DAR ES SALAAM
HIV/AIDS, trade-distorting subsidies and regional food security will feature high on the agenda of the upcoming meetings of the Southern African Development Community (SADC) in the Tanzanian commercial capital, Dar es Salaam, SADC Executive Secretary Dr Prega Ramsamy said on Tuesday.
Briefing journalists on the imminent Council of Ministers meeting, and the subsequent summit from 25 to 26 August, Ramsamy said these issues had to be tackled by the region, with or without the support of the rest of the world.
When asked about Zimbabwe, Ramsamy played down suggestions that the regional body might make a statement on the country's political and economic crisis, saying the issue was being discussed by the Organ on Politics, Defence and Security, but SADC's position had not changed.
"The sanctions [imposed on Zimbabwe] are not helping the country or the region as a whole," he said. "We have always asked for the sanctions to be lifted."
Following a SADC HIV/AIDS summit held in Lesotho from 2 to 4 July, where regional leaders approved a revised SADC strategic framework for tackling HIV/AIDS, Ramsamy said the pandemic had to be addressed immediately.
"Our active population is being destroyed. We won't have people to work, so we can forget about development," he warned. "It is true we need the capacity to cope with the numerous challenges, but our capacity is being decimated by HIV/AIDS, therefore it is something that we have to address."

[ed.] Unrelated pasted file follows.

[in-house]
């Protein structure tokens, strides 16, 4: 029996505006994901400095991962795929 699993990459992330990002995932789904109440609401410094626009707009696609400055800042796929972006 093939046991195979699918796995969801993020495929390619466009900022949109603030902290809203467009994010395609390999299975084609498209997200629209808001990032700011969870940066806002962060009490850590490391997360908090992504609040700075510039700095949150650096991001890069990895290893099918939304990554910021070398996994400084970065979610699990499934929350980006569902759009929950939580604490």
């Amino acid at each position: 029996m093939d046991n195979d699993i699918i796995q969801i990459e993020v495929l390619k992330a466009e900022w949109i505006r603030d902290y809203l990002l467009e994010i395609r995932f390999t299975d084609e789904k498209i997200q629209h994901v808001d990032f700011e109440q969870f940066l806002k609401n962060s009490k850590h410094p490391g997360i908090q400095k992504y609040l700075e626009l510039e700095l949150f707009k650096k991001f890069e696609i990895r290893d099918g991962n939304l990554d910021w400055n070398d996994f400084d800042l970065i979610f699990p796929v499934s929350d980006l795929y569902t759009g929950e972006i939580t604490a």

Current SADC figures estimate that 14 million people in the region are HIV positive, representing the largest share of infections not only in Africa but also of the global total.
The strategic framework focuses on prevention, care and support to ensure sustainable human development in the SADC region. But Ramsamy said it was difficult to tackle HIV/AIDS when the costs were so high.
"We should be able to give cheap drugs," he said. "It makes no sense if [antiretroviral] drugs cost one dollar a day, when people don't have one dollar a day to give... People shouldn't make money out of the deaths of our people."
Ramsamy also stressed that in the face of growing evidence on the impact of trade-distorting subsidies, SADC countries had to consolidate their position on world trade and access to markets.
"It is critical that we, as SADC, agree on one voice and go there [to the World Trade Organisation] and say that we don't want subsidies. We have to make our voice loud and clear."
Following last year's food crisis in the region, the council would be discussing food security and measures to avoid potential crises in the future, the executive secretary said.
"It was fortunate that we sounded the alarm bells in March 2002, and we were able to get enough food assistance for the 15.2 million people affected. But these are short-term solutions - we need long term development in agriculture."
He cited the case of Tanzania, which produced a surplus last year and could donate food to the region, but due to poor rains and failed crops this year, an estimated 2 million people would need food assistance.
"We can't afford to swing between surpluses and deficits. We need to be more consistent... It is a contradiction that people in Africa live in abject poverty, when we have the resources: water, fertile land and people. Agriculture is an area where we [SADC] can make a difference," Ramsamy concluded.
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